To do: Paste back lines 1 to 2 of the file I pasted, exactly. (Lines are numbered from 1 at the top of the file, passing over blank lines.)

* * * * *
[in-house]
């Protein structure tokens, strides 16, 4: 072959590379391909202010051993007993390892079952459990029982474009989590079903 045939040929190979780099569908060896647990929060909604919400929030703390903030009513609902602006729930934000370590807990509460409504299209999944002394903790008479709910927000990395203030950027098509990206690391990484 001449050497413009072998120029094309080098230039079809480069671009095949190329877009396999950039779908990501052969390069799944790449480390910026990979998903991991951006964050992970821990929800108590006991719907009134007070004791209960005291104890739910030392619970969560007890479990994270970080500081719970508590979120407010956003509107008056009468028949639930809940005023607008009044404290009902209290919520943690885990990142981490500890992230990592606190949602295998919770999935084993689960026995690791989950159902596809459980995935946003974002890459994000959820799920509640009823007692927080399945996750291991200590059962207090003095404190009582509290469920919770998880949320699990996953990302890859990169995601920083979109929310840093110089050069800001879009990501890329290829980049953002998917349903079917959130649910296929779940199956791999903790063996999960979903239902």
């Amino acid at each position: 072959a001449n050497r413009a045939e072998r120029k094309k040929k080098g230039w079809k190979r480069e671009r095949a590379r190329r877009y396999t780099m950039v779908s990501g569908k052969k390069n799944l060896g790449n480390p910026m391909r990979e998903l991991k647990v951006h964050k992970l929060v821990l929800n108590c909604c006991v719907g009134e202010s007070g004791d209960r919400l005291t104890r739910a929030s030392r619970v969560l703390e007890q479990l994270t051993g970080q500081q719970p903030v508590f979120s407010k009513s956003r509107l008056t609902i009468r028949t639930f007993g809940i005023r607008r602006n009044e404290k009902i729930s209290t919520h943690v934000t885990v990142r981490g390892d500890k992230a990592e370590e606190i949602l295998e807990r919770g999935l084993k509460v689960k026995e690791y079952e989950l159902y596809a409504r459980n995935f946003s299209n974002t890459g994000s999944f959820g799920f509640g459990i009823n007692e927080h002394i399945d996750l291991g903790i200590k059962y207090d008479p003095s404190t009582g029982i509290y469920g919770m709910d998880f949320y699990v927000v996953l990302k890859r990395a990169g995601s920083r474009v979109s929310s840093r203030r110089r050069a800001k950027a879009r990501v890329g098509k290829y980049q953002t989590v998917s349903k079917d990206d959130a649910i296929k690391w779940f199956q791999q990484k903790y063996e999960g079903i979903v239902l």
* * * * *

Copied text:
[in-house]
């Protein structure tokens, strides 16, 4: 072959590379391909202010051993007993390892079952459990029982474009989590079903 045939040929190979780099569908060896647990929060909604919400929030703390903030009513609902602006729930934000370590807990509460409504299209999944002394903790008479709910927000990395203030950027098509990206690391990484 001449050497413009072998120029094309080098230039079809480069671009095949190329877009396999950039779908990501052969390069799944790449480390910026990979998903991991951006964050992970821990929800108590006991719907009134007070004791209960005291104890739910030392619970969560007890479990994270970080500081719970508590979120407010956003509107008056009468028949639930809940005023607008009044404290009902209290919520943690885990990142981490500890992230990592606190949602295998919770999935084993689960026995690791989950159902596809459980995935946003974002890459994000959820799920509640009823007692927080399945996750291991200590059962207090003095404190009582509290469920919770998880949320699990996953990302890859990169995601920083979109929310840093110089050069800001879009990501890329290829980049953002998917349903079917959130649910296929779940199956791999903790063996999960979903239902």